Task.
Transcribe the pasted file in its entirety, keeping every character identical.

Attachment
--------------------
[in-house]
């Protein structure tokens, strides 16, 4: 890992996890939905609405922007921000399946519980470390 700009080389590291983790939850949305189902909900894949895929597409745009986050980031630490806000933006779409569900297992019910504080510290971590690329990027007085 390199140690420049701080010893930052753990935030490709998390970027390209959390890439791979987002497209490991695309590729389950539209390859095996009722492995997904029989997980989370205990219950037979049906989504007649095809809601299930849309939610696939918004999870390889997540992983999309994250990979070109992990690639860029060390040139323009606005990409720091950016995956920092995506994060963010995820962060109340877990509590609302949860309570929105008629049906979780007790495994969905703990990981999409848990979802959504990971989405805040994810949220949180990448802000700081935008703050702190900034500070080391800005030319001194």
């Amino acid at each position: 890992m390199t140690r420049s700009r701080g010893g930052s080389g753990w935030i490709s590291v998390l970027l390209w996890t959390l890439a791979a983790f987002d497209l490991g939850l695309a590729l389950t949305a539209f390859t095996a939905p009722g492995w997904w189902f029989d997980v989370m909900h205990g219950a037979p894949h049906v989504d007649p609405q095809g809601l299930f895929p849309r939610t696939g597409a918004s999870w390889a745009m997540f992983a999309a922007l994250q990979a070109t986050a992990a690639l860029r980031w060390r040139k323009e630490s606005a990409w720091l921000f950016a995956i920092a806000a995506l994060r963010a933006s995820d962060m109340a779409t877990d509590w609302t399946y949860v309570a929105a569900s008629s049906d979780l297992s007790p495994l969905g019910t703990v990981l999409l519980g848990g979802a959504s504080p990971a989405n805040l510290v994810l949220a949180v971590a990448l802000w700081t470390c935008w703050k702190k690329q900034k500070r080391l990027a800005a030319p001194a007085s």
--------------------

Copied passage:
[in-house]
């Protein structure tokens, strides 16, 4: 890992996890939905609405922007921000399946519980470390 700009080389590291983790939850949305189902909900894949895929597409745009986050980031630490806000933006779409569900297992019910504080510290971590690329990027007085 390199140690420049701080010893930052753990935030490709998390970027390209959390890439791979987002497209490991695309590729389950539209390859095996009722492995997904029989997980989370205990219950037979049906989504007649095809809601299930849309939610696939918004999870390889997540992983999309994250990979070109992990690639860029060390040139323009606005990409720091950016995956920092995506994060963010995820962060109340877990509590609302949860309570929105008629049906979780007790495994969905703990990981999409848990979802959504990971989405805040994810949220949180990448802000700081935008703050702190900034500070080391800005030319001194």
């Amino acid at each position: 890992m390199t140690r420049s700009r701080g010893g930052s080389g753990w935030i490709s590291v998390l970027l390209w996890t959390l890439a791979a983790f987002d497209l490991g939850l695309a590729l389950t949305a539209f390859t095996a939905p009722g492995w997904w189902f029989d997980v989370m909900h205990g219950a037979p894949h049906v989504d007649p609405q095809g809601l299930f895929p849309r939610t696939g597409a918004s999870w390889a745009m997540f992983a999309a922007l994250q990979a070109t986050a992990a690639l860029r980031w060390r040139k323009e630490s606005a990409w720091l921000f950016a995956i920092a806000a995506l994060r963010a933006s995820d962060m109340a779409t877990d509590w609302t399946y949860v309570a929105a569900s008629s049906d979780l297992s007790p495994l969905g019910t703990v990981l999409l519980g848990g979802a959504s504080p990971a989405n805040l510290v994810l949220a949180v971590a990448l802000w700081t470390c935008w703050k702190k690329q900034k500070r080391l990027a800005a030319p001194a007085s």